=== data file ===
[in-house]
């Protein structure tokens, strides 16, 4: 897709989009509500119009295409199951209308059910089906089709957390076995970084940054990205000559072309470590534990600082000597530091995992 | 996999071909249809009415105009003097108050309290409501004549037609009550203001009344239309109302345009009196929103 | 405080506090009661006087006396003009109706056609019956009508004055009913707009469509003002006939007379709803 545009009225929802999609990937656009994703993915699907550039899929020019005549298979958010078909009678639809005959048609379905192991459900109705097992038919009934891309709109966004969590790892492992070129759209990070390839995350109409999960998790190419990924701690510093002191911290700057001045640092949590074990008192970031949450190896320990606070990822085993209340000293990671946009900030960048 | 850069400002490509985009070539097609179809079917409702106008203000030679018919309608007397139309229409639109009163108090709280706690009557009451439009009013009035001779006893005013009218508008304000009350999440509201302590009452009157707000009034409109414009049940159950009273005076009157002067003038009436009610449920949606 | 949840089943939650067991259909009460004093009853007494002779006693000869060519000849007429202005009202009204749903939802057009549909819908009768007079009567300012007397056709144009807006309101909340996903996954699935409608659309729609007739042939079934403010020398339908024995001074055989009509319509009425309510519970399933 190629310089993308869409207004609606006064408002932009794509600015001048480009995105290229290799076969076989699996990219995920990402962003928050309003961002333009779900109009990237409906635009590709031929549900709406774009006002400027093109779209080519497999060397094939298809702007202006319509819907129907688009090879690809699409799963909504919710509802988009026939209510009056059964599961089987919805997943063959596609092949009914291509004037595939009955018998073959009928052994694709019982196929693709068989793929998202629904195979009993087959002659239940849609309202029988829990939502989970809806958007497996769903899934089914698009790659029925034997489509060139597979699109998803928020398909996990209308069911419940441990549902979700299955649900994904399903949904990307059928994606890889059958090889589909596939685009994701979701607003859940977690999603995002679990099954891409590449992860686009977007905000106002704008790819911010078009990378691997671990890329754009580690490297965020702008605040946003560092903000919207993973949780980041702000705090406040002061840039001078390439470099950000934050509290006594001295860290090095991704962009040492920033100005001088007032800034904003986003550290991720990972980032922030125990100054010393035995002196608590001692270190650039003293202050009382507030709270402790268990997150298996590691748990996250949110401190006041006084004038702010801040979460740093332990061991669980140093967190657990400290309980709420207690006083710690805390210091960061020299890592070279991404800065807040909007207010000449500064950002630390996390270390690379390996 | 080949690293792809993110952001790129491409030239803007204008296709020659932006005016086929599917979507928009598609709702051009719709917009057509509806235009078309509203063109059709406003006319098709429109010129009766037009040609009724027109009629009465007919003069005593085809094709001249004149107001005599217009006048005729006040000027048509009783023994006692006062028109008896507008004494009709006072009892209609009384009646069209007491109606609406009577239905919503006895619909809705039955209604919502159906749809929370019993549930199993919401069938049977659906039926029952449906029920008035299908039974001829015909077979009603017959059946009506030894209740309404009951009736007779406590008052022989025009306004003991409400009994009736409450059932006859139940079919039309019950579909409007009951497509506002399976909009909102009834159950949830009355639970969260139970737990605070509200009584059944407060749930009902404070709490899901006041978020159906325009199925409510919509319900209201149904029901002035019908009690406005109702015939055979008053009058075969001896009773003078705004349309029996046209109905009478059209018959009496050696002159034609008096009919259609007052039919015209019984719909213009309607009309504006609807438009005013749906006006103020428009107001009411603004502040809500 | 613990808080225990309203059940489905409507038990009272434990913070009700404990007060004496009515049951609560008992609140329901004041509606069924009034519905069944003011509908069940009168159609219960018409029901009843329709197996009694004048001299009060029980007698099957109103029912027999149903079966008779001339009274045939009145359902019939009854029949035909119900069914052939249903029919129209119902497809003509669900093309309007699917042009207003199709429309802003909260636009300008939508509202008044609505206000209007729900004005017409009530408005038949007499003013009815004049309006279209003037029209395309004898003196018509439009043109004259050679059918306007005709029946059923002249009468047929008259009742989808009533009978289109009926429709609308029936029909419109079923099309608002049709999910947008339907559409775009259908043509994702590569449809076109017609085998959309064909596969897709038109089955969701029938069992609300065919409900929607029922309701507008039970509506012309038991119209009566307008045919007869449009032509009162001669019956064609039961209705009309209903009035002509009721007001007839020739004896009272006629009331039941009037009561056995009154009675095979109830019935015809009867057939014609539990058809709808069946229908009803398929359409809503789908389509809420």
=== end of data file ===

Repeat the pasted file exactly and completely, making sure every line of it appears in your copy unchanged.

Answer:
[in-house]
């Protein structure tokens, strides 16, 4: 897709989009509500119009295409199951209308059910089906089709957390076995970084940054990205000559072309470590534990600082000597530091995992 | 996999071909249809009415105009003097108050309290409501004549037609009550203001009344239309109302345009009196929103 | 405080506090009661006087006396003009109706056609019956009508004055009913707009469509003002006939007379709803 545009009225929802999609990937656009994703993915699907550039899929020019005549298979958010078909009678639809005959048609379905192991459900109705097992038919009934891309709109966004969590790892492992070129759209990070390839995350109409999960998790190419990924701690510093002191911290700057001045640092949590074990008192970031949450190896320990606070990822085993209340000293990671946009900030960048 | 850069400002490509985009070539097609179809079917409702106008203000030679018919309608007397139309229409639109009163108090709280706690009557009451439009009013009035001779006893005013009218508008304000009350999440509201302590009452009157707000009034409109414009049940159950009273005076009157002067003038009436009610449920949606 | 949840089943939650067991259909009460004093009853007494002779006693000869060519000849007429202005009202009204749903939802057009549909819908009768007079009567300012007397056709144009807006309101909340996903996954699935409608659309729609007739042939079934403010020398339908024995001074055989009509319509009425309510519970399933 190629310089993308869409207004609606006064408002932009794509600015001048480009995105290229290799076969076989699996990219995920990402962003928050309003961002333009779900109009990237409906635009590709031929549900709406774009006002400027093109779209080519497999060397094939298809702007202006319509819907129907688009090879690809699409799963909504919710509802988009026939209510009056059964599961089987919805997943063959596609092949009914291509004037595939009955018998073959009928052994694709019982196929693709068989793929998202629904195979009993087959002659239940849609309202029988829990939502989970809806958007497996769903899934089914698009790659029925034997489509060139597979699109998803928020398909996990209308069911419940441990549902979700299955649900994904399903949904990307059928994606890889059958090889589909596939685009994701979701607003859940977690999603995002679990099954891409590449992860686009977007905000106002704008790819911010078009990378691997671990890329754009580690490297965020702008605040946003560092903000919207993973949780980041702000705090406040002061840039001078390439470099950000934050509290006594001295860290090095991704962009040492920033100005001088007032800034904003986003550290991720990972980032922030125990100054010393035995002196608590001692270190650039003293202050009382507030709270402790268990997150298996590691748990996250949110401190006041006084004038702010801040979460740093332990061991669980140093967190657990400290309980709420207690006083710690805390210091960061020299890592070279991404800065807040909007207010000449500064950002630390996390270390690379390996 | 080949690293792809993110952001790129491409030239803007204008296709020659932006005016086929599917979507928009598609709702051009719709917009057509509806235009078309509203063109059709406003006319098709429109010129009766037009040609009724027109009629009465007919003069005593085809094709001249004149107001005599217009006048005729006040000027048509009783023994006692006062028109008896507008004494009709006072009892209609009384009646069209007491109606609406009577239905919503006895619909809705039955209604919502159906749809929370019993549930199993919401069938049977659906039926029952449906029920008035299908039974001829015909077979009603017959059946009506030894209740309404009951009736007779406590008052022989025009306004003991409400009994009736409450059932006859139940079919039309019950579909409007009951497509506002399976909009909102009834159950949830009355639970969260139970737990605070509200009584059944407060749930009902404070709490899901006041978020159906325009199925409510919509319900209201149904029901002035019908009690406005109702015939055979008053009058075969001896009773003078705004349309029996046209109905009478059209018959009496050696002159034609008096009919259609007052039919015209019984719909213009309607009309504006609807438009005013749906006006103020428009107001009411603004502040809500 | 613990808080225990309203059940489905409507038990009272434990913070009700404990007060004496009515049951609560008992609140329901004041509606069924009034519905069944003011509908069940009168159609219960018409029901009843329709197996009694004048001299009060029980007698099957109103029912027999149903079966008779001339009274045939009145359902019939009854029949035909119900069914052939249903029919129209119902497809003509669900093309309007699917042009207003199709429309802003909260636009300008939508509202008044609505206000209007729900004005017409009530408005038949007499003013009815004049309006279209003037029209395309004898003196018509439009043109004259050679059918306007005709029946059923002249009468047929008259009742989808009533009978289109009926429709609308029936029909419109079923099309608002049709999910947008339907559409775009259908043509994702590569449809076109017609085998959309064909596969897709038109089955969701029938069992609300065919409900929607029922309701507008039970509506012309038991119209009566307008045919007869449009032509009162001669019956064609039961209705009309209903009035002509009721007001007839020739004896009272006629009331039941009037009561056995009154009675095979109830019935015809009867057939014609539990058809709808069946229908009803398929359409809503789908389509809420």